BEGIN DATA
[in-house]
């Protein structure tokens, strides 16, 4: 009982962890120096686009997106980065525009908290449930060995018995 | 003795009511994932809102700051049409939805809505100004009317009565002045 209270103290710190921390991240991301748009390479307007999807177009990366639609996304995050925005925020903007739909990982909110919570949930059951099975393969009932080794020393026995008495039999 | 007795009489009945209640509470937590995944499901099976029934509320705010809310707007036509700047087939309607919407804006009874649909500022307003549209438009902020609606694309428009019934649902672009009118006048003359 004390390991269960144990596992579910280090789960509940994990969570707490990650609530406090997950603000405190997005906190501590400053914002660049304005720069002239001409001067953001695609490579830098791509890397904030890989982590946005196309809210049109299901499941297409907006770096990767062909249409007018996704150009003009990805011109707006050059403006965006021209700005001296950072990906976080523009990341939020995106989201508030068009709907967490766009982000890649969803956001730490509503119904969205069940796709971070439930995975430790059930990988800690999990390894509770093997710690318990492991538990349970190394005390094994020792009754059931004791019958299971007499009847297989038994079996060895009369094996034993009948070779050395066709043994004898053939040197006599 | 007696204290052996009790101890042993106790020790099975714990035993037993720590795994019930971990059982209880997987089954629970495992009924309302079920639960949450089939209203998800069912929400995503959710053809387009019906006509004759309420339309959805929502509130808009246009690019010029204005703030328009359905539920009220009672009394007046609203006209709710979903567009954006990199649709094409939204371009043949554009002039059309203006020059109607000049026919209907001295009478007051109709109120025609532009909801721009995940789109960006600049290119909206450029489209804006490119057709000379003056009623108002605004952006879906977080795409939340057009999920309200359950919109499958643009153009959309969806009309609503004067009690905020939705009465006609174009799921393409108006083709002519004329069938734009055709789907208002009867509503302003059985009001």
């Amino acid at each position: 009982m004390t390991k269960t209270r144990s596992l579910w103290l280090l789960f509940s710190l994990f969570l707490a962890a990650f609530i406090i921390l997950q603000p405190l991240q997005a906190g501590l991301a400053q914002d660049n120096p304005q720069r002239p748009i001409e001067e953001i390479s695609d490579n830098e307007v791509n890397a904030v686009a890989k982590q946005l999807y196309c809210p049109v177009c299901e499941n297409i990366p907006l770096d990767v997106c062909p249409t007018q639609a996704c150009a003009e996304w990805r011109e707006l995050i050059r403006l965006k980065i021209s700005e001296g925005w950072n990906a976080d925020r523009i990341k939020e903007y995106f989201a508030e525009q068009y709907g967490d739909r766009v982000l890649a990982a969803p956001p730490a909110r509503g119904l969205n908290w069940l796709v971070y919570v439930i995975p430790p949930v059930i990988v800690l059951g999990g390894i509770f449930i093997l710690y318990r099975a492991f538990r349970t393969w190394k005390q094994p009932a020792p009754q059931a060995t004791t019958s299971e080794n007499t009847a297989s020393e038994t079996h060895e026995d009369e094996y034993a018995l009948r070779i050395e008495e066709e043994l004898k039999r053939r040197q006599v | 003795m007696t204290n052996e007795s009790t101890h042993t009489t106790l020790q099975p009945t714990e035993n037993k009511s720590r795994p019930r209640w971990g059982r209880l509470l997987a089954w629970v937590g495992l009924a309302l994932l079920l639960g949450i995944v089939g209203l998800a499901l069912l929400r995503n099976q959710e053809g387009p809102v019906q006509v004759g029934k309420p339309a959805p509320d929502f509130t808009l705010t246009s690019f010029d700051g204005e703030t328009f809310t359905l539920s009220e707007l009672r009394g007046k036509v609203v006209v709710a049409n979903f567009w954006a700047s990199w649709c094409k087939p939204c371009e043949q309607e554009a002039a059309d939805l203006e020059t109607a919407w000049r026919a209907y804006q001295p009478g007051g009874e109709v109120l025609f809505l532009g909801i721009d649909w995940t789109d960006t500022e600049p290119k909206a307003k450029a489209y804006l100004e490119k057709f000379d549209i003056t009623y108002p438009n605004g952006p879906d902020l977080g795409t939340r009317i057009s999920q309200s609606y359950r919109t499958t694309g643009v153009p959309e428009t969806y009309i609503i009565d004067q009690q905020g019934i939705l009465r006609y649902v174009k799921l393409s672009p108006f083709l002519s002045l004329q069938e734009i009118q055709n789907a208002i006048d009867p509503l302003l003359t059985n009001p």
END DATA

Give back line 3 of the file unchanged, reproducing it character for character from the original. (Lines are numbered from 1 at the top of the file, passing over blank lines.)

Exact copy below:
């Amino acid at each position: 009982m004390t390991k269960t209270r144990s596992l579910w103290l280090l789960f509940s710190l994990f969570l707490a962890a990650f609530i406090i921390l997950q603000p405190l991240q997005a906190g501590l991301a400053q914002d660049n120096p304005q720069r002239p748009i001409e001067e953001i390479s695609d490579n830098e307007v791509n890397a904030v686009a890989k982590q946005l999807y196309c809210p049109v177009c299901e499941n297409i990366p907006l770096d990767v997106c062909p249409t007018q639609a996704c150009a003009e996304w990805r011109e707006l995050i050059r403006l965006k980065i021209s700005e001296g925005w950072n990906a976080d925020r523009i990341k939020e903007y995106f989201a508030e525009q068009y709907g967490d739909r766009v982000l890649a990982a969803p956001p730490a909110r509503g119904l969205n908290w069940l796709v971070y919570v439930i995975p430790p949930v059930i990988v800690l059951g999990g390894i509770f449930i093997l710690y318990r099975a492991f538990r349970t393969w190394k005390q094994p009932a020792p009754q059931a060995t004791t019958s299971e080794n007499t009847a297989s020393e038994t079996h060895e026995d009369e094996y034993a018995l009948r070779i050395e008495e066709e043994l004898k039999r053939r040197q006599v | 003795m007696t204290n052996e007795s009790t101890h042993t009489t106790l020790q099975p009945t714990e035993n037993k009511s720590r795994p019930r209640w971990g059982r209880l509470l997987a089954w629970v937590g495992l009924a309302l994932l079920l639960g949450i995944v089939g209203l998800a499901l069912l929400r995503n099976q959710e053809g387009p809102v019906q006509v004759g029934k309420p339309a959805p509320d929502f509130t808009l705010t246009s690019f010029d700051g204005e703030t328009f809310t359905l539920s009220e707007l009672r009394g007046k036509v609203v006209v709710a049409n979903f567009w954006a700047s990199w649709c094409k087939p939204c371009e043949q309607e554009a002039a059309d939805l203006e020059t109607a919407w000049r026919a209907y804006q001295p009478g007051g009874e109709v109120l025609f809505l532009g909801i721009d649909w995940t789109d960006t500022e600049p290119k909206a307003k450029a489209y804006l100004e490119k057709f000379d549209i003056t009623y108002p438009n605004g952006p879906d902020l977080g795409t939340r009317i057009s999920q309200s609606y359950r919109t499958t694309g643009v153009p959309e428009t969806y009309i609503i009565d004067q009690q905020g019934i939705l009465r006609y649902v174009k799921l393409s672009p108006f083709l002519s002045l004329q069938e734009i009118q055709n789907a208002i006048d009867p509503l302003l003359t059985n009001p």